Router Made Snack Tray

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Project by topspin posted 04-07-2010 04:02 AM 2650 views 8 times favorited 15 comments Add to Favorites Watch

Routed tray made of Walnut and White Oak. Sanded to 200 and finished with mineral oil.

Another LJ posted one of these and made a comment about how much of a pain they are to sand and how wasteful they are of material…. I fully agree on both accounts.

This one was given to a coworker who is a big football fan… sort of looks like a football.

This is based on the Wood magazine article that ran a few months ago.

-- Seems that talent only gets you so far... effort makes you successful.

15 comments so far

View topspin's profile


62 posts in 3417 days

#1 posted 04-07-2010 04:05 AM

To any others that make these…. buy your cups before you make your pattern. Every retailer’s are different size (diameter and height) and you’ll need to make adjustments. Also my want to consider the finger holes like I added to make it easier to remove the cups.

-- Seems that talent only gets you so far... effort makes you successful.

View NormG's profile


6111 posts in 3002 days

#2 posted 04-07-2010 04:14 AM

What a great tray. Material loss and sanding aside, great project, great gift

-- Norman - I never never make a mistake, I just change the design.

View oldskoolmodder's profile


801 posts in 3678 days

#3 posted 04-07-2010 05:29 AM

At the same time I see the waste of beautiful material, I also fail to “care”, because of the overall quality of the piece. great job!

-- Respect your shop tools and they will respect you - Ric

View bigike's profile


4052 posts in 3287 days

#4 posted 04-07-2010 05:32 AM

great work!

-- Ike, Big Daddies Woodshop,

View mikethetermite's profile


596 posts in 3264 days

#5 posted 04-07-2010 06:46 AM

Nice looking tray. Thanks for the tip on the cups.

-- Mike The Termite ~~~~~ Working safely may get old, but so do those who practice it.

View woodworm's profile


14468 posts in 3589 days

#6 posted 04-07-2010 07:03 AM

Very neatly routed tray.

-- masrol, kuala lumpur, MY.

View Ken90712's profile


17556 posts in 3187 days

#7 posted 04-07-2010 12:00 PM

Very nice, I see what you mean on the waste and sanding.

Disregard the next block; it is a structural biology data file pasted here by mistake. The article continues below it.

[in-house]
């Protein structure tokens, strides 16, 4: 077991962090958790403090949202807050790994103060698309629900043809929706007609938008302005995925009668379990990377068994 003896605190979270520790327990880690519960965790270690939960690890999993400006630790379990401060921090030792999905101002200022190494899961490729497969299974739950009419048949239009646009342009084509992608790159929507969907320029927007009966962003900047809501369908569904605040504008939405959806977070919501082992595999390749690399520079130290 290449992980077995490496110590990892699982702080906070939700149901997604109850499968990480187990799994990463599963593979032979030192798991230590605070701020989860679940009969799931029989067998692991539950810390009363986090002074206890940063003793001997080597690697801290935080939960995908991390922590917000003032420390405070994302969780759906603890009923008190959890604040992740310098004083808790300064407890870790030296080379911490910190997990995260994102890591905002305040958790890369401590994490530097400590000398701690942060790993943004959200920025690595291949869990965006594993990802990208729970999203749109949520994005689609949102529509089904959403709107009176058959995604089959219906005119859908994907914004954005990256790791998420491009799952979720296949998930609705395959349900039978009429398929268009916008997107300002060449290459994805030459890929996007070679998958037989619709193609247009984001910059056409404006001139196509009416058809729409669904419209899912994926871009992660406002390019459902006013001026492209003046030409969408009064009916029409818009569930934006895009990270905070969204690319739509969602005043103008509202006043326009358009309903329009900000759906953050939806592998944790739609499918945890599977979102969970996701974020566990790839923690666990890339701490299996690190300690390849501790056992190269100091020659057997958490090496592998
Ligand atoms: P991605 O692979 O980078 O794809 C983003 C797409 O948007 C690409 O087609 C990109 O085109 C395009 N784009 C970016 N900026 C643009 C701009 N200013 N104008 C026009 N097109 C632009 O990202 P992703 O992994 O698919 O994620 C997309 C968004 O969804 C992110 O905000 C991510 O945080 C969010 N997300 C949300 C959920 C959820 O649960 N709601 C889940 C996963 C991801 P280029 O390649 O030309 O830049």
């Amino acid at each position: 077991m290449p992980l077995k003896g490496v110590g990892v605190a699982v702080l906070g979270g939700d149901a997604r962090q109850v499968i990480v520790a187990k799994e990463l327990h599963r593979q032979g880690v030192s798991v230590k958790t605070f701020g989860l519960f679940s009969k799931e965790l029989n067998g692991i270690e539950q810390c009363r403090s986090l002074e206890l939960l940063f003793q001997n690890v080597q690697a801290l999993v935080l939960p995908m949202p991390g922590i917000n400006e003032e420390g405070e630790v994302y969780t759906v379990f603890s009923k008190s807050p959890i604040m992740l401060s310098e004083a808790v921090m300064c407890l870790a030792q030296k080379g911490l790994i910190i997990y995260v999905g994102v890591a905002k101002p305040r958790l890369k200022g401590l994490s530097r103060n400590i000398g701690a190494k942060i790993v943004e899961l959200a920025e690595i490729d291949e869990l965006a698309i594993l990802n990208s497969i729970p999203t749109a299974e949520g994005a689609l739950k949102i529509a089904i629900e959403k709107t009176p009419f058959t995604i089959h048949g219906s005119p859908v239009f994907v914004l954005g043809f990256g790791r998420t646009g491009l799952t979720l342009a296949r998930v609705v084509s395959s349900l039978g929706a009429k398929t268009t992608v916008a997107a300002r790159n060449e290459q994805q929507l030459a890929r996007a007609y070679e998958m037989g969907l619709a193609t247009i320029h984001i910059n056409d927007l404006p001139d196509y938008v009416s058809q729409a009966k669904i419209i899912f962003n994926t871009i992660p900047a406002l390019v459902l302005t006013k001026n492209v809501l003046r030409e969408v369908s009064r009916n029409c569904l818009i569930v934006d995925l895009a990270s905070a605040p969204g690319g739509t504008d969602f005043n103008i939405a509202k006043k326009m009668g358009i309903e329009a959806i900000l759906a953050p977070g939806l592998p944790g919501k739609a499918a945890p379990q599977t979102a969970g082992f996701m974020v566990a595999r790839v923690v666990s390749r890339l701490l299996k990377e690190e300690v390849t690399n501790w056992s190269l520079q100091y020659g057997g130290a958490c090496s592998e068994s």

-- Ken, "Everyday above ground is a good day!"

View Dave Haynes's profile

Dave Haynes

203 posts in 3352 days

#8 posted 04-07-2010 02:32 PM

Very cool!! I know you enjoyed it because I made three of these for Christmas gifts last year and had a tremendous time as well as a ton of fun doing it. The only thing different is that I used hard maple instead of oak for my lighter colored wood. You can read my full article on the project (if interested) on my website at: By the way, the finger holes was an excellent idea! After my girls got their trays, one of them made a comment that it would be easier to get the cups out for refilling if there was a “finger hole”.

-- Dave Haynes, Indiana,

View Dave Owen's profile

Dave Owen

254 posts in 3072 days

#9 posted 04-07-2010 04:25 PM

Beautiful job! Several friends have made these, but they all seem to have had trouble getting the router marks out of the inside bottom. Did you use a special bit – or did you just spend a lot more time sanding?

-- Dave O.

View Jason's profile


659 posts in 3507 days

#10 posted 04-07-2010 05:29 PM

Great stuff.

A couple of thoughts/questions I have:
-I like the finger holes you added and assume you could also drill a hole underneath the cup compartment to ease removal of the cups.
-What about gluing up pieces around the edges and where the cups sit to reduce the amount of material “wasted”?

Regardless, I will have to give this a try.

-- Jason - Colorado Springs

View topspin's profile


62 posts in 3417 days

#11 posted 04-07-2010 08:28 PM

Thanks all for the many positive comments.

To DaveOwen – I sanded… a lot to get the internal marks out. I used a bowl sanding pad with the star/wavy sand paper on the drill press to do most of the inside and a sander on the outside. If you’re careful about the routing not to have any tips it’s actually not too bad.

Jason – all good thoughts. I didn’t want a hole all the way through the last layer…so the finger holes. Eventually I’ll figure out how to do this with smaller pieces. Though to an extent I don’t like the way the joints look on the sides…

-- Seems that talent only gets you so far... effort makes you successful.

View Dave Owen's profile

Dave Owen

254 posts in 3072 days

#12 posted 04-07-2010 11:10 PM

Thanks for your reply regarding the sanding, Topspin. With a lamination like you used, here’s another thought about the wasted wood. You could rough cut the center out of the top two layers before laminating and use those pieces on a smaller project. That would also significantly reduce the amount of routing.

-- Dave O.

View WistysWoodWorkingWonders's profile


12758 posts in 3155 days

#13 posted 04-09-2010 07:18 AM

great looking tray, seen a few of these pop up on this site, but this is in the top of them all… love the contrast…

-- New Project = New Tool... it's just the way it is, don't fight it... :)

View Dennisgrosen's profile


10880 posts in 3113 days

#14 posted 04-14-2010 08:55 PM

niice tray
and I´m with Dave Owen rough cut the top layers first


View learnin2do's profile


889 posts in 2850 days

#15 posted 08-22-2010 06:46 AM

-i don’t understand how it wastes more than other pieces. -i understand the consideration -i hate scooping walnut shavings after ripping it and i want to make all of the dust into filler
-yeah -it is perfectly beautiful -sanding those types of work and rotary carvings can be really grueling and use up materials

-- ~christine @ used2btrees

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